from
The Death of Stephen Y
in
The Least of These My Brethren: A Doctor's Story of Hope and Miracles On an Inner-City AIDS Ward
by Daniel Baxter, M.D.
Harmony Books

From the very first time I raised the issue with him, Stephen repeatedly refused to consider signing a DNR. Characteristically, the more I would urge him to do it, the more resistant he would become, like Tosca, adamant in her spurning of the villainous suitor Scarpia. To my puzzlement and exasperation, he would never tell me why he did not want to discuss the DNR matter. "I don't want to talk about it, just resuscitate me, he would curtly reply, then go back to reading his opera books, studiously ignoring my attempts to pursue the subject further.

As the weeks wore on and his condition's downward trek continued unabated, my entreaties to Stephen about CPR and DNR issues became more urgent, primarily because I knew he could succumb at any time to one of the numerous complications afflicting him. Thinking that he did not fully realize what CPR and life-support systems entailed, I would try to describe life in intensive care on a breathing machine in lurid terms: how he would have tubes in every body orifice (nose, mouth, penis, rectum), how we would probably have his hands and legs tied down so he could not pull out these tubes, how he would be sleep-deprived and eventually psychotic from the constant noise and stimulation swirling around the intensive care unit. I emphasized how it was extremely remote that he would ever recover and get off the breathing machine, and how it would be difficult, if not impossible, to ever disconnect him from all of these tubes and let him die in peace once the threshold of CPR was crossed. Day after day, especially when the pace of his decline accelerated, I would repeatedly emphasize how he did not seem to understand what horrendous atrocities medical technology could wreak on his mind and body-- that simply because medical science could keep his body "alive" for a few extra hours or days after a cardiopulmonary arrest did not make it right.

My exhortations were to no avail. The more I begged or cajoled him to become a DNR, the more steadfast he became in his refusals. He never responded to any of my horror stories about CPR and never attempted to justify his refusal to sign a DNR. It was simply an issue the two of us could not even begin to navigate. Stephen's persistent refusal to heed my warnings perplexed and angered me. At first, I thought he was ignorant about how horrendous CPR could be, how miserable life on a breathing machine in intensive care could be. I tried to theorize that his apparent pigheadedness was his way of exercising what dwindling control he still had over his body, especially since in his constricting world he could not even control his own bowel movements, let alone be independent enough to attend an Emerson String Quartet recital. I simply could not figure it out and eventually became emotionally exhausted from my daily exhortations. Moreover, I began to feel I was becoming a bit obsessed with Stephen's code status-- after all, it was his life, not mine, that was at issue. Finally, the day after I twisted his arm particularly hard on the matter, I saw on my daily rounds something in Stephen's room that I will never forget. Taped on the wall directly over the head of his bed was a letter-sized piece of paper on which was printed in pencil, in weak and scrawled handwriting:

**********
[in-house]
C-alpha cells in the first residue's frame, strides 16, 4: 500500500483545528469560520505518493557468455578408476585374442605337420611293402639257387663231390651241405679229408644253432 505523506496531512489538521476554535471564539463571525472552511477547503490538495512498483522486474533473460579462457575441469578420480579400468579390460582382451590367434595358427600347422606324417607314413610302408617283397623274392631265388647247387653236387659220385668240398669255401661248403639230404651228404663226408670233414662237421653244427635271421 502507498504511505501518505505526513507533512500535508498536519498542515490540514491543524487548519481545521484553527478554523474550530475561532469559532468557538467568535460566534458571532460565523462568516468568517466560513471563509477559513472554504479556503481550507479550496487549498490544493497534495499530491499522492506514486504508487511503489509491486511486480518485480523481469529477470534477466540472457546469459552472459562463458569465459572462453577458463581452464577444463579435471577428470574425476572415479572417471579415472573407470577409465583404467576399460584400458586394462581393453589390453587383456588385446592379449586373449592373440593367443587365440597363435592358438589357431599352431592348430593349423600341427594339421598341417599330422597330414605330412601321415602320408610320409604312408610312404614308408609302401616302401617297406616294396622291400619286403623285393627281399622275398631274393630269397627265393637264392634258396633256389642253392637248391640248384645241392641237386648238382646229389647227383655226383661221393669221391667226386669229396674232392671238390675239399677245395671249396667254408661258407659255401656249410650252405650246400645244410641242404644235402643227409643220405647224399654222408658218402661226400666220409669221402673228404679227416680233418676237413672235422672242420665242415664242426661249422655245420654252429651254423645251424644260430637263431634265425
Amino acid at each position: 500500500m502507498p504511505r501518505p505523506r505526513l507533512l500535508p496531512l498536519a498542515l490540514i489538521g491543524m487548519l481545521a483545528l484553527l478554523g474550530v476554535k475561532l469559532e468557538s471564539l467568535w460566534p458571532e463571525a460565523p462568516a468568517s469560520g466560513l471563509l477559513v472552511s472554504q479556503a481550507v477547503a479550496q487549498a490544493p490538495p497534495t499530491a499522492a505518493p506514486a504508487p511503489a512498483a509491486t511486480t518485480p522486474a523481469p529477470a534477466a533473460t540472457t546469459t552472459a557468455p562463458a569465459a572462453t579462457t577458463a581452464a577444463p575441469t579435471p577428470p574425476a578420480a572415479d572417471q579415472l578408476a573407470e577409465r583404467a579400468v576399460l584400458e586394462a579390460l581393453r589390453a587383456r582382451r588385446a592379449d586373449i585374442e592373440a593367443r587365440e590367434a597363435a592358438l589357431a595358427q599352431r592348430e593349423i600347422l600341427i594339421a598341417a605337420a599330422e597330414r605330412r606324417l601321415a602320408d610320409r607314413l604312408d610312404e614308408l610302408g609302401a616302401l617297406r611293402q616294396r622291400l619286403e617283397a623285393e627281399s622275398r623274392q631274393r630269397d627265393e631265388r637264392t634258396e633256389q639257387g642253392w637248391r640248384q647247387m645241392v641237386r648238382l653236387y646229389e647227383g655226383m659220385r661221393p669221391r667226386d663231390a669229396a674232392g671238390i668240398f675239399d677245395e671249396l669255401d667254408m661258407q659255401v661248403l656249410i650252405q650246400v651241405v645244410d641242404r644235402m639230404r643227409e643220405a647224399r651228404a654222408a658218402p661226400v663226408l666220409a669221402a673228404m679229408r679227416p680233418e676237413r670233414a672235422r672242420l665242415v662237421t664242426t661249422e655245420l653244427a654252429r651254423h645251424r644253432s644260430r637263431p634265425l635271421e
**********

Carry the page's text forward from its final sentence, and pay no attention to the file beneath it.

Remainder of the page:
PLEASE RESUSCITATE.   THANK YOU.

This was Stephen's desperate plea for life-- life at any cost, no matter how slim the chances of recovery from CPR, no matter how agonizing being kept "alive" in intensive care might be. Stunned and dumbfounded-- I had never had a patient make such a dramatic gesture for life at any cost-- I thereupon resolved to stop raising the issue with him any further. His pitiful little sign over the head of his bed put the controversy to rest, at least for a time. Stephen had won the test of wills with his doctor, as he should have.


©Copyright Daniel Baxter, M.D. 1997. All Rights Reserved. No portion of this work may be reproduced or transmitted in any form or by any means, electronic or mechanical, including photocopying, recording, or any information storage or retrieval system now or hereafter invented, without permission in writing from the Publisher.